Did I hear right?

By Marisha

It was a chilly, late October night in LA as Don pulled up in his brother's driveway. Exhausted, as so often lately, he slipped out of his SUV, pulled his jacket closer around himself and hurried to the front door. Finding it unlocked, he walked in and tossed his keys on the table. He was about to slide out of his jacket when he heard it for the first time. Surprised he turned around and peeked into the living room. Nothing seemed out of the ordinary. The side lamps were on, flooding the place in a dim, warm light, which his tired eyes did welcome.

There it was again!

Surprised, Don turned to the kitchen door.

Yep! That was where the sound came from!

­­­­­­­­­­­­­­­­­­His dad was obviously washing dishes, as Don could decipher from the cling and clang.

But what was that? No he couldn't be ...? He wasn't ... was he? Singing?!

Don never figured his dad for the singing type, humming maybe, but singing? With a smirk he tried to remember if he had ever heard him sing before.

Dad's voice isn't actually too bad, Don thought. His baritone resonates well off the kitchen walls. Don shook his head with a grin and was about to open the kitchen door with a smart remark on his lips when he made out the words:

"No more lives torn apart, and wars would never start..." The voice grew muffled, then sang out in full gusto again:

"Everyone would have friend, and right would always win .."

Don stopped in his tracks. Yeah, right! he thought sarcastically and rubbed his short hair.

"What the hell is going on?" he mumbled, shook his head, and decided he couldn't bear a "Save the World Song" right now. Not after his last case.

Undecided, he stood in the hall, regretting not having access to the bottles of beer in the fridge without actually going into the kitchen and announcing his presence to Dad. Hesitantly, he moved towards the couch when he looked out of the window and saw light coming from the garage.

Charlie must be home! I could just hide out with my little brother in the garage. With that thought he stepped out resolutely into the chilly air, being thankful for actually grabbing his thicker jacket today. He walked briskly over to the garage and found Charlie working, writing on the blackboards, his head bobbing to the music coming out of his headphones. Don grinned and just couldn't resist the temptation to spook his brother. Cat-like he moved behind Charlie and tapped him on the shoulder. Charlie spun around with a shriek, nearly knocking Don over.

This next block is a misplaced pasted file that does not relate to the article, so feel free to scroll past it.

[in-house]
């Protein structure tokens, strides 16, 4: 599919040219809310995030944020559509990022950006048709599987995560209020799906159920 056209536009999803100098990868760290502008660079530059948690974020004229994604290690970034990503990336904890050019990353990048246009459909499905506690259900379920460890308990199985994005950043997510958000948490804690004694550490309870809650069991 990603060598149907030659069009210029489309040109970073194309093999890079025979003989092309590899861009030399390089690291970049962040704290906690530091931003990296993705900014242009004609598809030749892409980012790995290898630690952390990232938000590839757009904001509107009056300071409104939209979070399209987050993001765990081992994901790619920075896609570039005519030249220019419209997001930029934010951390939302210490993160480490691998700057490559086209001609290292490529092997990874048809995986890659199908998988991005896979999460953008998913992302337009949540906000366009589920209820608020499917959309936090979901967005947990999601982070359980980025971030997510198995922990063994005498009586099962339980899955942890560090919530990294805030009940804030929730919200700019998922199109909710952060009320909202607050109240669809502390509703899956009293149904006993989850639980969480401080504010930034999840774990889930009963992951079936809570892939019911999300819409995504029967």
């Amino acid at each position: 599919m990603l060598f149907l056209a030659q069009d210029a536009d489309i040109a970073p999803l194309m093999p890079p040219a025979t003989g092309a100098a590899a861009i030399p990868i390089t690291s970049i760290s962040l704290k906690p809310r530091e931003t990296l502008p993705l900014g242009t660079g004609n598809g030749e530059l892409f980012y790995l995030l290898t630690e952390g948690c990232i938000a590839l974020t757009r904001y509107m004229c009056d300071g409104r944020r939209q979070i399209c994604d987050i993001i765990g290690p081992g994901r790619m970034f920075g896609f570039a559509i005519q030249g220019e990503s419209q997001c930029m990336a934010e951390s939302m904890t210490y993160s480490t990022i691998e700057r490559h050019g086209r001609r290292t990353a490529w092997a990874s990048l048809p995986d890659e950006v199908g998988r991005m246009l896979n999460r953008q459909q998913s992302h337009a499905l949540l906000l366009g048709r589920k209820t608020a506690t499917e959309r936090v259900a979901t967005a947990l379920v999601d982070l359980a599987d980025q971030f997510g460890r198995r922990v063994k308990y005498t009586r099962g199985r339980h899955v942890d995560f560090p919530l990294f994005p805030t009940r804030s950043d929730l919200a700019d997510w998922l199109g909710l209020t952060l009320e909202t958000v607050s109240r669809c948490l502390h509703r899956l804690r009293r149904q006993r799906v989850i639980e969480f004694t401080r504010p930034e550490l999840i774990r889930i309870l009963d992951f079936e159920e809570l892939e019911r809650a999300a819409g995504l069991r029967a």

"Don!" Charlie was panting, and then threw up his arms in frustration. "I wish you would grow up and stop doing that!" Don was laughing so hard he wasn't prepared for the angry shove he received. He tumbled backwards, nearly missing the couch.

"Ouch! What was that for?" he asked in mock hurt, rubbing his chest. Charlie just gave him an evil glare and turned back to his blackboard, trying to ignore his brother. But instead of putting chalk to board he sighed and put it down. Angrily he turned around.

"Are you happy now?! I lost my train of thought!"

Don lifted up his hands in defense and replied with a smirk, "Well, don't fret, you'll catch the next one..."

"Very funny!" Charlie flopped down on the armchair opposite Don. "First Dad and now you!"

Don raised an eyebrow questioningly. "What did Dad do?"

"Well, why do you think am I working in this cold garage instead of my warm house?" Charlie replied still grumpily.

Don took a closer look at his brother and realized the extra sweater and jacket, a scarf wrapped around his neck, and the gloved fingers. Charlie always hated the cold.

"Beats me, Bro!" Don shrugged.

"I even need these to concentrate!" Accusingly, he showed Don his earphones.

"I thought you liked to work with music," Don offered, his head tilted with a mocking smile.

Charlie just glared at him. "Don't play dumb with me! DAD IS SINGING!" Charlie articulated every word very slowly in his best teacher mode.

„Oh, that ..." Don tried very hard not to let on how annoying Charlie's teacher mode was to him, not making it too easy for Charlie to get even with him.